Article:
250,000 Floridians are kicked out of Medicaid as DeSantis rakes in cash from big donors

“One of these individuals is a seven-year-old boy in remission from leukemia who is now unable to access follow-up and potentially life-saving treatments,” local advocacy groups said.

Hundreds of thousands of poor Floridians have been forced out of Medicaid in recent weeks as their Republican governor, Ron DeSantis, travels the country for his 2024 presidential bid and raises campaign money from big donors.

Florida is one of more than a dozen states that have begun to undo pandemic-era rules that prohibit states from taking people off Medicaid during the public health emergency. Late last year, Congress reached a bipartisan agreement to end so-called continuous coverage requirements, opening the door for a massive purge of the life-saving health care program.

A dozen states have released preliminary data on the number of people taking off Medicaid as they restart eligibility checks, a cumbersome process many people ultimately fail to navigate.

So far, the numbers are alarming: More than 600,000 people in the US have been stripped of Medicaid coverage since April, according to a KFF Health Newsanalysis of available data, and “the vast majority were removed from state rolls for failure to complete paperwork” rather than confirm ineligibility.

Nearly 250,000 people who have been kicked out of Medicaid live in Florida, whose governor is a longtime opponent of public health programs. As HuffPost‘s Jonathan Cohn wrote Sunday, DeSantis “has refused to support ACA’s Medicaid expansion to the state, which is the main reason more than 12% of Floridians are without health insurance.”

“That’s the fourth highest rate in the country,” Cohn said.

But DeSantis, who has said he wants to “make America Florida,” seems indifferent to the staggering number of people losing Medicaid in his state while on the campaign trail. The governor relied heavily on large taxpayers to raise more than $8 million during the first 24 hours of his presidential bid.

Before formally launching his 2024 campaign, DeSantis traveled the country on private planes with the money of wealthy and sometimes secretive donors, and is currently facing a lawsuit from the Federal Election Commission for illegally transferring more than $80 million from a state committee to a super PAC. supporting his candidacy for the White House.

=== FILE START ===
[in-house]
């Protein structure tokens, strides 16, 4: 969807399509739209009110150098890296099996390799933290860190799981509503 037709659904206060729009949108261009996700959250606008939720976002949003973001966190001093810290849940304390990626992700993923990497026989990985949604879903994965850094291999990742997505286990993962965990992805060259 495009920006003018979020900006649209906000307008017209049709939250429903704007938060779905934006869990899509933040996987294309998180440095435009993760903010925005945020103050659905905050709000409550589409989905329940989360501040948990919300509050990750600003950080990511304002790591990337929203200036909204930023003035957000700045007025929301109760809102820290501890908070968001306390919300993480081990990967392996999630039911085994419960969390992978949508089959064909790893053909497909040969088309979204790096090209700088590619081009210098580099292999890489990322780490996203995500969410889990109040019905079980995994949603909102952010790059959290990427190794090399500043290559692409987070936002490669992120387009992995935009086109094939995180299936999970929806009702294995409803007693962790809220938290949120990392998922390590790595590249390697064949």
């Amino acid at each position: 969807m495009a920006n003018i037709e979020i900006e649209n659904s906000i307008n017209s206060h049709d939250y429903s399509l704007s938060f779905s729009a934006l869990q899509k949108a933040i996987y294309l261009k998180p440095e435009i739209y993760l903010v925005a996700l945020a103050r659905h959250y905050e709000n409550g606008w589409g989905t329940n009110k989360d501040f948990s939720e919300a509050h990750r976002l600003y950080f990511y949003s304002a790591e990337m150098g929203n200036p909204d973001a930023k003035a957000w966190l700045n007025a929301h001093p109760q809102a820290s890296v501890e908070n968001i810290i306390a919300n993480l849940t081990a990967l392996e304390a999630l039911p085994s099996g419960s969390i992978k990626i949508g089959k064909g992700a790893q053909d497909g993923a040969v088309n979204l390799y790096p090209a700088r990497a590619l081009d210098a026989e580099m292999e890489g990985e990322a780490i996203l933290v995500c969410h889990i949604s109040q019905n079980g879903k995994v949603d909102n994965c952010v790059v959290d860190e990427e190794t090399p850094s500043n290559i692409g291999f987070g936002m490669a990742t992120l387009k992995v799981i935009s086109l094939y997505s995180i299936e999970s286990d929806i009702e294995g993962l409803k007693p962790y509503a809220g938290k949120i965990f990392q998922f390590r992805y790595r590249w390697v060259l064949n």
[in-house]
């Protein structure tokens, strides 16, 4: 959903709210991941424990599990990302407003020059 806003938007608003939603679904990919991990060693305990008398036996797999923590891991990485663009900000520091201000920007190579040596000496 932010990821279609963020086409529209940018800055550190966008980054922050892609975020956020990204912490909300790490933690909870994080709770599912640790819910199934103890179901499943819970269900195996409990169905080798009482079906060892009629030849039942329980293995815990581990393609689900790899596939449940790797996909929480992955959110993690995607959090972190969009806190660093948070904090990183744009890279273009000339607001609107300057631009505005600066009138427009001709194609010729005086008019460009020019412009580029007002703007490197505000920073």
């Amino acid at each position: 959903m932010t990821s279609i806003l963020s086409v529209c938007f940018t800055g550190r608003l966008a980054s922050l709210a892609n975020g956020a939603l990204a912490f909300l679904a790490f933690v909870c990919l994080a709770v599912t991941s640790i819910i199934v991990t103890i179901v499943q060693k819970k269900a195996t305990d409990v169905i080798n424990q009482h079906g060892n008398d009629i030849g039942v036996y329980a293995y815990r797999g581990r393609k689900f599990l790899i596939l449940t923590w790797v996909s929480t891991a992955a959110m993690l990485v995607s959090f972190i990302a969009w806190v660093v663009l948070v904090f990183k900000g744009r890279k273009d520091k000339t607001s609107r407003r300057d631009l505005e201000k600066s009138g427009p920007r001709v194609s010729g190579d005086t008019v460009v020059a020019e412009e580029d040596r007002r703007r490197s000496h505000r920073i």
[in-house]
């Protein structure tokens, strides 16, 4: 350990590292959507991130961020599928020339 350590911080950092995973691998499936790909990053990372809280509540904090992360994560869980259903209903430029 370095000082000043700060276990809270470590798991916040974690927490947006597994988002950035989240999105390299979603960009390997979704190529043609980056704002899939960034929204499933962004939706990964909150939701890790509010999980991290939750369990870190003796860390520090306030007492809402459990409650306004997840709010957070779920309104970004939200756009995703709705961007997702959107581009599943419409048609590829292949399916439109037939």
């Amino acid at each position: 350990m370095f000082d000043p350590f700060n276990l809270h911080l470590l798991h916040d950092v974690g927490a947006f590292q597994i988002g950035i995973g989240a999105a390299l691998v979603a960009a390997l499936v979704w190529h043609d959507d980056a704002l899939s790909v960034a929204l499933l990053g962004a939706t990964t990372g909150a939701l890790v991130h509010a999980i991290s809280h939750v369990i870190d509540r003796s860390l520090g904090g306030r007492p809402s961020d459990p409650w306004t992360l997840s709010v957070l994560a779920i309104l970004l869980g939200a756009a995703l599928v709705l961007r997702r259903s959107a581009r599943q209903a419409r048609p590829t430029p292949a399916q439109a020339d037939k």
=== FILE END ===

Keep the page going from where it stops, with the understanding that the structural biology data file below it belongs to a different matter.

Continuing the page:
“Families with children have been wrongfully terminated and parents are having trouble contacting the DCF call center for help with this process.”

Late last month, the DeSantis administration insisted that it “has a robust outreach campaign” aimed at making sure people are aware of the hurdles they must go through to maintain their Medicaid coverage, such as income verification.

In Florida, a four-person household must earn less than $39,900 in annual income to qualify for Medicaid.

Early data from the state indicates that 44% of those who lost coverage within weeks were terminated for procedural reasons, such as failing to turn in paperwork on time.

The numbers have raised alarm among local advocates, who urged DeSantis late last month to pause the Medicaid redetermination process after hearing reports of people losing coverage without receiving any notice from the Department of Children and Families (DCF). ) in Florida with chronic understaffing.

“One of these individuals is a seven-year-old boy in remission from leukemia who is now unable to access follow-up and potentially lifesaving treatments,” wrote a coalition of groups including the Florida Policy Institute and the Florida Health Justice Project. to DeSantis. “Families with children have been mistakenly terminated, and parents are having trouble contacting the DCF call center for help with this process. Also, unclear notices and a lack of information on how to appeal contribute to further confusion.”

Quoting Miriam Harmatz, director of advocacy and founder of the Florida Health Justice Project, KFF Health Newsreported last week that “some cancellation notices in Florida are vague and could violate due process rules.”

“The letters you’ve seen say ‘your Medicaid for this period is ending’ rather than providing a specific reason for disenrollment, such as having too high an income or incomplete paperwork,” the outlet noted. “If a person requests a hearing before their termination takes effect, they may remain covered during the appeal process. Even after disenrolling, many still have a 90-day window to reinstate coverage.”

The Congressional Budget Office recently estimated that nationwide, about 15.5 million people are likely to lose Medicaid coverage over the next year and a half, including 5 million children, as states resume controls. of eligibility necessary by a system that does not guarantee medical care for all as a right.

“Many people don’t realize they’ve been disenrolled from Medicaid until they show up at the pharmacy to get a prescription refilled or have a doctor’s appointment scheduled,” Jennifer Tolbert, director of state health reform at Kaiser Family Foundation, saidthe washington post last week.

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